Terror squads for airports, is the front page headline in The
Australian
,
with news that special police commanders will be given unprecedented powers to
combat terrorism and organised crime at airports, while extra police, more
surveillance cameras and tougher criminal checks will also be introduced as
part of a $200 million program. Also making the front page are the results from The Oz’s
latest “exclusive” Newspoll, showing that Peter Beattie‘s popularity with Queensland
voters is in freefall thanks to the hospitals crisis and
last month’s double by-election loss of formerly safe seats. And if you’re sick
of the Latham Diaries, here’s
something to look forward to – the John Howard diaries, which the
Australian reports will be published “one day.”

The Sydney Morning Herald also leads with the airport security fiasco, sparked by British security expert Sir John Wheeler’s disturbing
assessment that: “bluntly put, in
the everyday workings of airports, no-one is taking overall charge of policing
and security.” Also in the Herald, a warning from the World Health Organisation
that a catastrophic bird flu pandemic could be a reality, while Australia agrees to fund the purchase of 10,000
doses of antiviral drugs to help fight what Indonesia has admitted is an
epidemic, after a five-year-old girl died and nine more patients were
quarantined. And in breaking news from the US,
the SMH reports that Bush has ordered a state of emergency in Texas and Louisiana
as Hurricane Rita looms.

Sydney is full, says the Daily
Telegraph
‘s
front page, the paper reporting that the city’s urban sprawl has reached
bursting point, according to the state’s Sustainability Commissioner. The Tele
also looks at the death of six-year-old Rose Villanueva-Austin, which provoked a political
slanging match yesterday after allegations surfaced that up to 200 warnings to
the Department of Community Services went unheeded.


The Age
also leads with the airport security fiasco, and speaks to the
author of the report, Sir John Wheeler,
about how to make Australia
safer. And who will sing the all important national anthem
at the AFL Grand Final in Melbourne this Saturday? The
paper reports that it will be Delta Goodrem – if she gets back from the US
in time. And while the AFL is thrilled about
this, musical theatre stalwart Silvie Paladino is not – she claims the AFL
locked her in for the job a month ago.

It’s more on the state of Australia’s
airport security at The Courier-Mail, leading with the alarming headline:
Airlines an open door for terror.”
Meanwhile, there’s a “furore” over the appointment of Julie Kinross as Queensland’s
Commissioner for Fair Trading. It seems Ms Kinross lost her job as assistant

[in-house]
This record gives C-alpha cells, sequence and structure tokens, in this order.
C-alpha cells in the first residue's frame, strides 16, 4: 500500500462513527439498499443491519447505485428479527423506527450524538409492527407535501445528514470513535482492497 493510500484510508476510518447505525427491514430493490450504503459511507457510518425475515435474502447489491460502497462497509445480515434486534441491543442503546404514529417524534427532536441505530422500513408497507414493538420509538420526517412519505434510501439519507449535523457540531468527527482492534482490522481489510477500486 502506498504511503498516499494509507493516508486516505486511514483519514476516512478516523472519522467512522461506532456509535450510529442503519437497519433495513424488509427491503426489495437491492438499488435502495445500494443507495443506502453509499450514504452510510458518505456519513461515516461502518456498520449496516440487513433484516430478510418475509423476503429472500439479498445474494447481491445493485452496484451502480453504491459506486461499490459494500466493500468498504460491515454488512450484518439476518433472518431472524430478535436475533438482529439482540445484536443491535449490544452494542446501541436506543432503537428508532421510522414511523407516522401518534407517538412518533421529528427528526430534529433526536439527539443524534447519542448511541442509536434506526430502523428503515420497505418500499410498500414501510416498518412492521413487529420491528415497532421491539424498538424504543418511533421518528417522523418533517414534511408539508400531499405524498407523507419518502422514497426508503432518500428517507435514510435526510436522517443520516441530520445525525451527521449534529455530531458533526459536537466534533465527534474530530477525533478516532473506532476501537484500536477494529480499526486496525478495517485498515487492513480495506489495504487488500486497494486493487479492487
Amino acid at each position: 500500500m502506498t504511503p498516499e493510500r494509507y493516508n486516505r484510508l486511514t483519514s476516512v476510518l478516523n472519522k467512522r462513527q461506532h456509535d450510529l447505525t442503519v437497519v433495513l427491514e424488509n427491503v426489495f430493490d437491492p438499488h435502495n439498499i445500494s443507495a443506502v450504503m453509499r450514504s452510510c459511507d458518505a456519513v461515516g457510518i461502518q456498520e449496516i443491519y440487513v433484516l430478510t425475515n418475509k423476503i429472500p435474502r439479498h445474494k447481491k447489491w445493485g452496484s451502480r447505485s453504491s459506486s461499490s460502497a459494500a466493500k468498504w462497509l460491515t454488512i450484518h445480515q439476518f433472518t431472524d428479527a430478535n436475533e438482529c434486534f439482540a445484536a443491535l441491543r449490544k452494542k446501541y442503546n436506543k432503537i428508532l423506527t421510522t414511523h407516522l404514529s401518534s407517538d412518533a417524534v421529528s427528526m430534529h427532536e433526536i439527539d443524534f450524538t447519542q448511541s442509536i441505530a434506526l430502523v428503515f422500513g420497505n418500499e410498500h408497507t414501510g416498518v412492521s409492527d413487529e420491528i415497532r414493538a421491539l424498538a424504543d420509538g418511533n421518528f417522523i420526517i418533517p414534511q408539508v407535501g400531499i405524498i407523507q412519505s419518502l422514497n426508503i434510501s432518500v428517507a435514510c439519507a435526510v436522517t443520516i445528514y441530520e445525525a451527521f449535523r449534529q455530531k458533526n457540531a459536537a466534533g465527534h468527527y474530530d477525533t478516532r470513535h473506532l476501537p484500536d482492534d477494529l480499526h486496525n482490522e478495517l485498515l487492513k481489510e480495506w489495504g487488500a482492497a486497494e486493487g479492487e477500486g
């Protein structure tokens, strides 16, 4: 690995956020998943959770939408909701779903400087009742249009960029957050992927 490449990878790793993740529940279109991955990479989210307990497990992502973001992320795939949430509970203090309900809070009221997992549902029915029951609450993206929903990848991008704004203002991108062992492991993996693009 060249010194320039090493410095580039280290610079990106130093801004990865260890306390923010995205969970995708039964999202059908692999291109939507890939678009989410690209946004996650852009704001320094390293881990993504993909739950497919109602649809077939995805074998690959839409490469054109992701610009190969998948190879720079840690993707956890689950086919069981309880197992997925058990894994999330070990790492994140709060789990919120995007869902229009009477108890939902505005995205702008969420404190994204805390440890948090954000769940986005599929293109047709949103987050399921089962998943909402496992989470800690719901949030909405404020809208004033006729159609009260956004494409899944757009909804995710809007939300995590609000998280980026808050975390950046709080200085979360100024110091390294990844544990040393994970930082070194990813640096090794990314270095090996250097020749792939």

commissioner of the NSW Health Care Complaints Commission after a botched
investigation into hospital deaths – and QLD Opposition Leader Lawrence
Springborg has described her latest appointment as “totally unacceptable.”

“DUMB DUMB DUMB: Stupidity of our drivers,” screams The
Advertiser’s
front page. The alarm
is due to the latest research findings that more than one in ten South
Australian drivers don’t take extra care in the wet and dismiss the dangers of
tailgating, while one in five don’t believe being distracted while driving is
dangerous. And in other SA news, Deputy Premier Kevin Foley has attacked Mobil, calling on the “ruthless, multinational, greedy oil company” to show its hand
on the future of the Port Stanvac refinery site.

The Herald Sun splashes with the headline: “Drugs kingpin
guilty.” David Steven McCulloch, the prime suspect in the St
Kilda Rd drug squad break-in has been found guilty
of trafficking and faces up to 25 years jail when he’s sentenced next month. The paper also leads with the “AFL anthem fiasco,” reporting that Australia’s
darling, Delta Goodrem, “may give up her dream of singing the Grand Final
national anthem after an AFL bungle threw
the pre-match showstopper into disarray.”

From the Northern Territory News comes the horrific story of a woman “mauled to death by two large dogs on her
own veranda” – police are investigating, but say the death does not appear
suspicious. Meanwhile, seven fishing vessels have been detained in Australian waters after four were caught off the coast of Arnhem Land and three northwest of
Broome, carrying 8.5 tonnes of reef fish and 5kg of shark fin.

The West Australian also reports on the seven
Indonesian fishing boats “raiding Australia’s
northern coastal waters” – one of the vessels caught off Broome was destroyed
because it was unseaworthy, while the other boats are headed to Broome and
Darwin, expected to arrive in the next couple of days. And in Tasmania,
Premier Paul Lennon is in a “new Butler
storm” over the Latham Diaries, reports The Mercury,
which screams “Premier denies sacking for royal wedding boozing.” And
while Mr Lennon denied the allegation in Parliament yesterday, he
refused
to deny he had spoken to Mr Latham about Mr Butler, the paper reports.

Peter Fray

A lot can happen in 3 months.

3 months is a long time in 2020. Join us to make sense of it all.

Get you first 12 weeks of Crikey for just $12. Cancel anytime.

Peter Fray
Editor-in-chief of Crikey

12 weeks for $12